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Nd:YAG and fiber lasers have close wavelength around , while CO2 has a wavelength that is very poorly absorbed by a wide range of materials [6]. For each specific material there is a wavelength which has the maximum absorption of laser energy. Due to the shorter wavelength of fiber pumped laser the metals absorb more energy. Moreover the operating costs of fiber laser equipments are lower than those of the CO2 and Nd:YAG lasers, which is due to the higher electrical efficiency and reduced need for replacing electronic components. Fiber laser has been receiving higher attention due to its capability to produce narrow and deep penetration welds at high-welding speeds [7]. Ever new applications are investigated for fiber laser with a particular attention to the dissimilar joint [8]. A last generation fiber laser was also coupled to a friction stir welding machine for aluminium welding, which showed the potentiality of laser assisted friction stir welding in terms of quality and productivity [9]. Hybrid arc-laser welding founds on the interaction between a laser source and an arc source. It is well known that synergetic effects between the arc plasma and the laser radiation occur during welding, which produces an increase in welding performance [10]. About the hybrid laser welding of aluminium it is noteworthy the investigations on aluminium-magnesium (Al-Mg) whose metallurgy, mechanical and technological properties were investigated for arc-CO2 laser welding [11, 12] and using statistical tool [13]. Laser arc hybrid welding requires that several parameters be adjusted in order for high quality welds to be obtained. In order to increase the knowledge about the hybrid welding process, many researchers studied the potentialities and advantages of the process [14-15]. Weld penetration was improved as well as the bridging ability. The welding speed compared to the individual processes of laser and arc welding was faster. In this paper, a high power fiber Laser TIG arc hybrid welding process was tested for making aluminium alloy joint. The laser source was used in programmed waveform mode for both the arc leading and the laser leading configuration. The effects of some welding parameters, such as the laser power, the arc current and the welding speed were investigated. Eventually a comparison between the performance of the arc leading and laser leading configurations was performed. 2. Experimental setup The material studied was the AA5754-H111 magnesium aluminium alloy. These alloys are the highest strength non-heat treatable aluminium alloys and they are optimal and extensively used for structural applications. The alloy was in annealed condition.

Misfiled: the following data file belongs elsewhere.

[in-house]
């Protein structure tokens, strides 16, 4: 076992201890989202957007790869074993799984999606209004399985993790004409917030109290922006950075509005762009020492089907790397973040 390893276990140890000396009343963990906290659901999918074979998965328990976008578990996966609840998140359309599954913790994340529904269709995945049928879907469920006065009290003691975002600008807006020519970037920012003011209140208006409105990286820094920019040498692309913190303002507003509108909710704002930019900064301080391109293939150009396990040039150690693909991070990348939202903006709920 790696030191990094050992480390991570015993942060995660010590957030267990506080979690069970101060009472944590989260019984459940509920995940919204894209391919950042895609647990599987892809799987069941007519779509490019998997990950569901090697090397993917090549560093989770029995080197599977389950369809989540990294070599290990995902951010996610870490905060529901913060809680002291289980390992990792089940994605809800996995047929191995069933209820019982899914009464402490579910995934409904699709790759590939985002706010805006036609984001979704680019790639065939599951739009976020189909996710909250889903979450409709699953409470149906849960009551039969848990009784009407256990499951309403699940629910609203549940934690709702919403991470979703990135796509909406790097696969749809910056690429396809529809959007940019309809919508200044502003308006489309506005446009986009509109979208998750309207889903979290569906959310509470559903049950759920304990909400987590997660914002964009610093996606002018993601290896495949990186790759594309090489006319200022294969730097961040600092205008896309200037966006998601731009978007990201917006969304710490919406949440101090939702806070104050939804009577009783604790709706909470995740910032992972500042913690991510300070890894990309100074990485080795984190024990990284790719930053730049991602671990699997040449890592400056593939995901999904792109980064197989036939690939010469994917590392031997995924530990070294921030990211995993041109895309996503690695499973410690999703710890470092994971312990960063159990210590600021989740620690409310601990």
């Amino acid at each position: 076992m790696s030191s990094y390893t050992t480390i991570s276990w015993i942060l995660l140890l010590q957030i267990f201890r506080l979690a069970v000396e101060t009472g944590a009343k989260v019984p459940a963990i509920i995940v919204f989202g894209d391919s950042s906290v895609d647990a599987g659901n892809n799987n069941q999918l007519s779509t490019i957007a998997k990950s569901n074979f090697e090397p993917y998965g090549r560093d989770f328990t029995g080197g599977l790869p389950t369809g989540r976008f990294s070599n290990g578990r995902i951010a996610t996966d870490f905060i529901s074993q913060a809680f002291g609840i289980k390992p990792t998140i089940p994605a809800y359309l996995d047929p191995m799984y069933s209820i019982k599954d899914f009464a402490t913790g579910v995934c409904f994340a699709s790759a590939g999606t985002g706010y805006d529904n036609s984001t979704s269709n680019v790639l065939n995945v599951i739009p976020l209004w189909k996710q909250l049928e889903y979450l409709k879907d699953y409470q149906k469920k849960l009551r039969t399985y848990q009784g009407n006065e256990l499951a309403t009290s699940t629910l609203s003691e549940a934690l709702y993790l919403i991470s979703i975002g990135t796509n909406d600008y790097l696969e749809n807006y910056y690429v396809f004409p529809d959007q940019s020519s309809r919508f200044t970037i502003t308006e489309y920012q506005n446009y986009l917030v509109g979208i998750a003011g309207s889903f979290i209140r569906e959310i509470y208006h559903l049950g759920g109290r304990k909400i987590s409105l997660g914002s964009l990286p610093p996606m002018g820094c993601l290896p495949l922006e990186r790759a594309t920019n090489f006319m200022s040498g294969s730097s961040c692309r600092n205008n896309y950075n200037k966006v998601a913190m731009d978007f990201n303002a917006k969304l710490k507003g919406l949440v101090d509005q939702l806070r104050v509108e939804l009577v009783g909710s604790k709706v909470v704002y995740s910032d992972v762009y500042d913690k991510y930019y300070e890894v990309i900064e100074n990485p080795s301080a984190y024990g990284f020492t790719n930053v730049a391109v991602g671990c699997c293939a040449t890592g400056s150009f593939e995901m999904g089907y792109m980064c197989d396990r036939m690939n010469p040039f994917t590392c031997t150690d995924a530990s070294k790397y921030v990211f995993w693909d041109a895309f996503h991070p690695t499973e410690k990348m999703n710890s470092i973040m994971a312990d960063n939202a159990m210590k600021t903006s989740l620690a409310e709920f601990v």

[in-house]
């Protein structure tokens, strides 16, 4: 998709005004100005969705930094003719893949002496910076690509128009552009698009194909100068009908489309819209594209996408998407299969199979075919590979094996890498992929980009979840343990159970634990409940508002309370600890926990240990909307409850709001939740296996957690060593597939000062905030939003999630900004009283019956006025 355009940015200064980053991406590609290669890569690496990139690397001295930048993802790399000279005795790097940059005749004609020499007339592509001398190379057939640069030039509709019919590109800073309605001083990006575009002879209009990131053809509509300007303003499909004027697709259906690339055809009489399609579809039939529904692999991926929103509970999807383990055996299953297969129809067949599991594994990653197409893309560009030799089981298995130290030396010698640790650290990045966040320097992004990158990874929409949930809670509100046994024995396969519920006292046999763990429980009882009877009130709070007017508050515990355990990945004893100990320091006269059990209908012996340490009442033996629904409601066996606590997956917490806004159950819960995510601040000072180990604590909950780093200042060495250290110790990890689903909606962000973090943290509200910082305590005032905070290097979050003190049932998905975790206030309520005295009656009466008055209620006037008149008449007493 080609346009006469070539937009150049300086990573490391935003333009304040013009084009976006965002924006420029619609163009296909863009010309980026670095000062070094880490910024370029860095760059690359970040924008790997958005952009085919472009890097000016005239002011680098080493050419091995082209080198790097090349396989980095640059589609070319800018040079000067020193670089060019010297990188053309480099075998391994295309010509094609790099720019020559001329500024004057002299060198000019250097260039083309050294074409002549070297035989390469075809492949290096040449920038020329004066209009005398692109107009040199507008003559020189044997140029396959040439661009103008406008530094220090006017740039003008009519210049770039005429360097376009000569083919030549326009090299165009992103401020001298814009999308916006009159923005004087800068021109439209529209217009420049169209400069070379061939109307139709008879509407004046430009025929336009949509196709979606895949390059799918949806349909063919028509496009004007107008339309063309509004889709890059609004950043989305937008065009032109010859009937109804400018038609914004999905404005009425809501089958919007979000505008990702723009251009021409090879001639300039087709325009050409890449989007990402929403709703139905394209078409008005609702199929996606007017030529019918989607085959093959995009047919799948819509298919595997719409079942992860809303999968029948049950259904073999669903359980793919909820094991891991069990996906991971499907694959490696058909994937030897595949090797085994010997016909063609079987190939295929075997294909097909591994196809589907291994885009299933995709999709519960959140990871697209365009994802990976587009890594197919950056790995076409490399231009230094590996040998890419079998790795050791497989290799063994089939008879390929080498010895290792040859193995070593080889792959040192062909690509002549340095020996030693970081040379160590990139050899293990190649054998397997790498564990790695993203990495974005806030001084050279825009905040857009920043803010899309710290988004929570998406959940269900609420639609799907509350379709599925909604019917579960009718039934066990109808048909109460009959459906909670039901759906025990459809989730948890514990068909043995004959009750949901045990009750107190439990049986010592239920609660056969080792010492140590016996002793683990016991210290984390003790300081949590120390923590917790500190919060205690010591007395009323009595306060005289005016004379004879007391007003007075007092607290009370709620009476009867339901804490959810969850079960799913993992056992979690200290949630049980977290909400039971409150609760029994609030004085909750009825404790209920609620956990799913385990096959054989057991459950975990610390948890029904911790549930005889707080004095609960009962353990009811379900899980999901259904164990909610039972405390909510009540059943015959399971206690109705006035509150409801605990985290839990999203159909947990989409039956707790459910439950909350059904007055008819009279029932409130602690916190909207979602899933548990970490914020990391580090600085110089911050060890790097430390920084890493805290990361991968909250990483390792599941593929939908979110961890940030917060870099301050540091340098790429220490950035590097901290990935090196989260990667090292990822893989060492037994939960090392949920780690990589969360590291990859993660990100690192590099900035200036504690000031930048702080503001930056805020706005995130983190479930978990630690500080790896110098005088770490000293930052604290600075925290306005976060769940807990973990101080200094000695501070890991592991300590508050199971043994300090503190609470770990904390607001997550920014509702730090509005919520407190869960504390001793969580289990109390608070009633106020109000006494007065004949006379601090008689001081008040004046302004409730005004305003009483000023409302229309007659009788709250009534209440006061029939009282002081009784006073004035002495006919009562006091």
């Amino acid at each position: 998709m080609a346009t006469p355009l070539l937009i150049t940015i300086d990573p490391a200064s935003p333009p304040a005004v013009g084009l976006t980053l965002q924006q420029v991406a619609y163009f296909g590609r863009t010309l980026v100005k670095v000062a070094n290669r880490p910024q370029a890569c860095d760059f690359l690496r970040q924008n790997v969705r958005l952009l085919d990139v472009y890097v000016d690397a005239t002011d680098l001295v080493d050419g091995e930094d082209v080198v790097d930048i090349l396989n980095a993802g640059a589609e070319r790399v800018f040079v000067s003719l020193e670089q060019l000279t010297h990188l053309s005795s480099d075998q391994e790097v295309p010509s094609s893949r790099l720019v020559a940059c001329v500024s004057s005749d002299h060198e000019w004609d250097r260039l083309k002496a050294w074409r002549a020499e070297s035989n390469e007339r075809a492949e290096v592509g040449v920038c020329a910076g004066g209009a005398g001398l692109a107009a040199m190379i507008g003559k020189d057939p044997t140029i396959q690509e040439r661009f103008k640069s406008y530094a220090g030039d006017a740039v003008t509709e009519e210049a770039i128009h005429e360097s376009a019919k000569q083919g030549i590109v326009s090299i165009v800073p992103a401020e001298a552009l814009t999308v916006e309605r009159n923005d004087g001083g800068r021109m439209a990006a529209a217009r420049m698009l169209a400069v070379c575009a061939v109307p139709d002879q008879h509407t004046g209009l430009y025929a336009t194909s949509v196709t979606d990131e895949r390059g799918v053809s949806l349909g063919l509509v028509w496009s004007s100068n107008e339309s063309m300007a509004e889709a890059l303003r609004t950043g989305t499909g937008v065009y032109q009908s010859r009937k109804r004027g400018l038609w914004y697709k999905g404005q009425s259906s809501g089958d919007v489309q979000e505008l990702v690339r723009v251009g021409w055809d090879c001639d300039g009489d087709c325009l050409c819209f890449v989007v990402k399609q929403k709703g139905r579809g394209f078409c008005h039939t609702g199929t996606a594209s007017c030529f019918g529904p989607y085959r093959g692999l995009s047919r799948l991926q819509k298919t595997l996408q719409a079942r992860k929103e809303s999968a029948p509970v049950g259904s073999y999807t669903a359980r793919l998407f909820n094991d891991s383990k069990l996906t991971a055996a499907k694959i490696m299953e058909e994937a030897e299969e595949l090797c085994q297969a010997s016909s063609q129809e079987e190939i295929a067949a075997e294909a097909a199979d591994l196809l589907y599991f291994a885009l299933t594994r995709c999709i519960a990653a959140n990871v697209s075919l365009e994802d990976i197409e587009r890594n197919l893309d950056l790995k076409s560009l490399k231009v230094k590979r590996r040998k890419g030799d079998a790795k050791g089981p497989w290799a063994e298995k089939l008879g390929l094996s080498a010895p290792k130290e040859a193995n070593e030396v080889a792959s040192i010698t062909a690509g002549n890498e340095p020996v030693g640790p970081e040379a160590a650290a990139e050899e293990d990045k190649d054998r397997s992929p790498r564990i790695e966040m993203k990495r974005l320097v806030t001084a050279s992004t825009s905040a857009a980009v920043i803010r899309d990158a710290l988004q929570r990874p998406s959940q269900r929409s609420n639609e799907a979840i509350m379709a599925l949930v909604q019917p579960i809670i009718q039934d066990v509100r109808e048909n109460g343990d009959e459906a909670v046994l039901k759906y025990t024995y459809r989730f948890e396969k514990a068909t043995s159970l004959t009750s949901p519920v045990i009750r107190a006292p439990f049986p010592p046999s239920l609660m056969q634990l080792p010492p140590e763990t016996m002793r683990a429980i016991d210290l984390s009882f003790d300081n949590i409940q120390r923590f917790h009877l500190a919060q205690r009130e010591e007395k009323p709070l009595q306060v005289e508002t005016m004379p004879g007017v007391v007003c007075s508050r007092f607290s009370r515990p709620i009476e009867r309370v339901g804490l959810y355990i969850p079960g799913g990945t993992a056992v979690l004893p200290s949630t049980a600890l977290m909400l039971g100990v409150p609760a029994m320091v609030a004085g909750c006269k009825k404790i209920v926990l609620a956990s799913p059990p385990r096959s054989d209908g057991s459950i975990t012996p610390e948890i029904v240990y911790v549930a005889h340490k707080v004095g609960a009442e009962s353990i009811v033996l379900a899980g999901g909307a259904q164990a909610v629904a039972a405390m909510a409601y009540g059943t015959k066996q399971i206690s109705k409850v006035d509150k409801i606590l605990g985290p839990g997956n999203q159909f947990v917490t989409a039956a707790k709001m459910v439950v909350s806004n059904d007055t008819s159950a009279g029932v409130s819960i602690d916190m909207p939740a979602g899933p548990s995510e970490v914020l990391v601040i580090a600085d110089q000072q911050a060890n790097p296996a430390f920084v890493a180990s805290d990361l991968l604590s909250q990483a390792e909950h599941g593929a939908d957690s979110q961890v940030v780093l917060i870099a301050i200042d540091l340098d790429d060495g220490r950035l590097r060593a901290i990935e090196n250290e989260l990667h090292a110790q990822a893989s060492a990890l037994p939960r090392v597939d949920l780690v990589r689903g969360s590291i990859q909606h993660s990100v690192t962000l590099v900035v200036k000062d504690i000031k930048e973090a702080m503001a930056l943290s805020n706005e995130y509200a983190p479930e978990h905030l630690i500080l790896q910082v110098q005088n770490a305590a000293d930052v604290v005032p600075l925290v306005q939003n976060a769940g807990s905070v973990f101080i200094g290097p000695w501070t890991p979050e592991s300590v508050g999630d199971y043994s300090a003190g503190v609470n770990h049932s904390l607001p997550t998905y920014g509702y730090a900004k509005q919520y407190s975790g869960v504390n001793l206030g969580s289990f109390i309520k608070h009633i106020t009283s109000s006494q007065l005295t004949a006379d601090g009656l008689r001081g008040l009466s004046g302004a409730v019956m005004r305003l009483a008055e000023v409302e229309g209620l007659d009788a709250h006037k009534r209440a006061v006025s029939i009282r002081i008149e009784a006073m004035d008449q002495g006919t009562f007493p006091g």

Butt welds were produced. The sizes of the weld were 3 mm thickness, 250 mm length and 40 mm. The heat source was an Ytterbium Laser System (IPG YLS4000) combined with a direct current TIG generator (SELCO GENESIS 504 PSR). The laser, whose wavelength was 1070.6 nm, was focused by a lens with a focal distance of 250 mm. The laser source was transmitted via a 200 m diameter fiber, a beam parameter product of 6.3 mm*mrad and a laser spot of 0.4 mm on the surface of the workpiece. The laser was focused on the upper surface of the workpiece using a programmed emission mode. During welding the workpiece was fixed by four vertical clamps on a plane support. The hybrid laser-arc welding station had five axes and was controlled by CNC programming unit. In this work, the authors used two different setups for the leader heat source: an arc leading setup (AL) and a laser leading setup (LL). The TIG torch was tilted to an in figure 1.

Laser head Clamp Torch Welding seam

Laser leading LL

Arc leading AL

Fig. 1. Welding area with the two different welding configurations (LL and AL).

After welding the transverse cross section of each sample was etched by hydrofluoric solution in water to highlight the bead shape and size. They were observed, measured and photographed by an optical microscope. The Vickers microhardness was measured using HV 0.05 kg and a load time of 15s. In order to compare the two different leading setups all the trials were repeated for each configuration using the same welding parameters. The TIG torch angle was 50. The protection gas was 100% Ar, supplied from the coaxial nozzle of the TIG torch and from two nozzles on the laser head. The total air equivalent flow was 400nl/h. The distance between the arc source and the laser source was 3 mm. The distance between the tip of the TIG torch and the surface to be welded was 6 mm. The TIG